In this scenario, the major challenge in RNA-seq analysis is that the different steps must be sequentially combined in a complete workflow or pipeline and users have to choose between many possible methodological approaches and options. This shows the complexity of RNA-seq analysis and it is one of the most critical points to obtain accurate results both at raw and DE expression levels. Many possible combinations of the current algorithms in RNA-seq have been comparatively analysed to help decide the best workflow, but their performance remains under discussion. For example, Nookaew et al.49 investigated several workflows to pass from RNA-seq reads to differential gene expression (DGE) in Saccharomyces cerevisiae. Seyednasrollah et al.43 compared software packages for DE using two public data sets. Teng et al.50 suggested new metrics to assess differences between competing pipelines and Williams et al.51 evaluated many workflows for DE in human monocytes sequenced as 51 bp single-end reads.

Facing with the problems described, the present work aims to evaluate 192 alternative methodological pipelines using Illumina HiSeq 2500 paired-end RNA-seq data measuring its accuracy and precision at raw gene expression quantification level (RGEQ). These pipelines were constructed performing all the possible combinations of 3 trimming algorithms, 5 aligners, 6 counting methods, 3 pseudoaligners and 8 normalization approaches. We also evaluated the performance of 17 DE methods using the results of the top 10 ranked RGEQ pipelines. All these algorithms and methods were selected based on their popularity as they are used in dozens of scientific publications and can be easily implemented into a pipeline (Fig. 1). As samples, we used data from two multiple myeloma (MM) cell lines, treated with two different drugs as putative therapeutic molecules. A benchmark evaluation protocol for the accuracy and precision of each pipeline was set up, based in the experimental testing of 32 genes by qRT-PCR and the detection of 107 house-keeping reference expressed genes (presented in Fig. 2 and later described in more detail).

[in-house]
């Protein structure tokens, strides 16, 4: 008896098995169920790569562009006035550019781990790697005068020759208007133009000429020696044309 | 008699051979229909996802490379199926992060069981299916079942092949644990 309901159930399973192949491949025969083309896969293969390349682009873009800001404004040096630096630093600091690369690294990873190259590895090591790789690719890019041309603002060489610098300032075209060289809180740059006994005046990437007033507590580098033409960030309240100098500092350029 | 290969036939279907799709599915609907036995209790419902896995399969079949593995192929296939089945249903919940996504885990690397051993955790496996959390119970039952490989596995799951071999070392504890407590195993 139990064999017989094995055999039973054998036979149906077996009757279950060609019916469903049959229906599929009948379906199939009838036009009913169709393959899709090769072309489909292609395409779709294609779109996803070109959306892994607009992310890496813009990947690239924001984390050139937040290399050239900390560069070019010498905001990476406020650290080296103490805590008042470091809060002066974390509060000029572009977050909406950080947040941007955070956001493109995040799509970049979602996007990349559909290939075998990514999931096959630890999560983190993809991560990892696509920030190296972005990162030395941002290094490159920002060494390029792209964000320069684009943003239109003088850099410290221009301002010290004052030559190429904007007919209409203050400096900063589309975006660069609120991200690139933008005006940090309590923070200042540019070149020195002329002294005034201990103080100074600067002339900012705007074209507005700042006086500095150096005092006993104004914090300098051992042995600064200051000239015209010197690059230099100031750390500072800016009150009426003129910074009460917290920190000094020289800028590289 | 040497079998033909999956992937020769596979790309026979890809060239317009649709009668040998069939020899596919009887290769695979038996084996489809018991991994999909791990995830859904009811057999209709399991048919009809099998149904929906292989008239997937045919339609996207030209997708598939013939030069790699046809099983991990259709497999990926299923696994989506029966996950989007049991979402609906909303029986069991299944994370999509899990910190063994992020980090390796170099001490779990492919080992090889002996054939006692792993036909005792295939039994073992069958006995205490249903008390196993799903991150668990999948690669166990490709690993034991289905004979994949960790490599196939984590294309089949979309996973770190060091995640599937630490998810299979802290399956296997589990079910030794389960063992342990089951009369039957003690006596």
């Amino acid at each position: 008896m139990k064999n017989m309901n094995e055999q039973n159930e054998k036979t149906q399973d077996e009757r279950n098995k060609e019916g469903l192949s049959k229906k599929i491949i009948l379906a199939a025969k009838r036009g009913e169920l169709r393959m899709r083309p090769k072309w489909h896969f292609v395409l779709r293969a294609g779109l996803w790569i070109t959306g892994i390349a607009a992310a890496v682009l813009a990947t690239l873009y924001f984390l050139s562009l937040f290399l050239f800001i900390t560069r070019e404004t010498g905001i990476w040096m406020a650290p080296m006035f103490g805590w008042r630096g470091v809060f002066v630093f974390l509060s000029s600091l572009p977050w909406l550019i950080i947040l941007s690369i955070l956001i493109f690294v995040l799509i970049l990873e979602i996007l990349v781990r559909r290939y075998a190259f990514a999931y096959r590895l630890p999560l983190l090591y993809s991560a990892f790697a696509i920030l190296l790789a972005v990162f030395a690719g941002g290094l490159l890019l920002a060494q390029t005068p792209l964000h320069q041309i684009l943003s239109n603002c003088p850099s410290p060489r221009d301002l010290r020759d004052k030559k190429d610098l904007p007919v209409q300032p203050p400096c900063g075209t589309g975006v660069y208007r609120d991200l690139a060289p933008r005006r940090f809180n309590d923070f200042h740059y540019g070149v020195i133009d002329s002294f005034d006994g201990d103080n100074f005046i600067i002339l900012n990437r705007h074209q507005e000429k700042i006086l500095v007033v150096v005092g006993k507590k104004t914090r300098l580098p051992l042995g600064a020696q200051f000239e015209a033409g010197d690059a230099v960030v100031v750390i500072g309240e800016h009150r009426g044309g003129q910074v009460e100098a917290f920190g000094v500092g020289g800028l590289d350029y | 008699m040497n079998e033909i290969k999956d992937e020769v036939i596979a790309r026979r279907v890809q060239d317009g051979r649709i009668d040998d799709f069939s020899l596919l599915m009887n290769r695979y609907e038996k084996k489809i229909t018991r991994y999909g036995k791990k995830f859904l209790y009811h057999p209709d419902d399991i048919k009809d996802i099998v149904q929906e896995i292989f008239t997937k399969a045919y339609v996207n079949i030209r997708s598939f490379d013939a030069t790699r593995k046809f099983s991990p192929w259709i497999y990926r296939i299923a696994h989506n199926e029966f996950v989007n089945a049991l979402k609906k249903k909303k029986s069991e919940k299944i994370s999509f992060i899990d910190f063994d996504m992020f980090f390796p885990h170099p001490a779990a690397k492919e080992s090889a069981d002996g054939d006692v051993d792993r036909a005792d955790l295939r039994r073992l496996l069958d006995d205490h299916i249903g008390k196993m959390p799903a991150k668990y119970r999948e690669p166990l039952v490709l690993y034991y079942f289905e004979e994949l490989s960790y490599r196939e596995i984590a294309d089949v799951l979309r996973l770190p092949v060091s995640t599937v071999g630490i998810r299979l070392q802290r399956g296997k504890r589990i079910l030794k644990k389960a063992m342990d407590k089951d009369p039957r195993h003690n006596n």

Figure 1
figure 1

RNA-seq analysis workflow. Left panel (1) represents the raw gene expression quantification workflow. Every box contains the algorithms and methods used for the RNA-seq analysis at trimming, alignment, counting, normalization and pseudoalignment levels. The right panel (2) represents the algorithms used for the differential gene expression quantification. *HTSeq was performed in two modes: union and intersection-strict. **EdgeR exact test, edgeR GLM and NOISeq have internally three normalization techniques that were evaluated separately.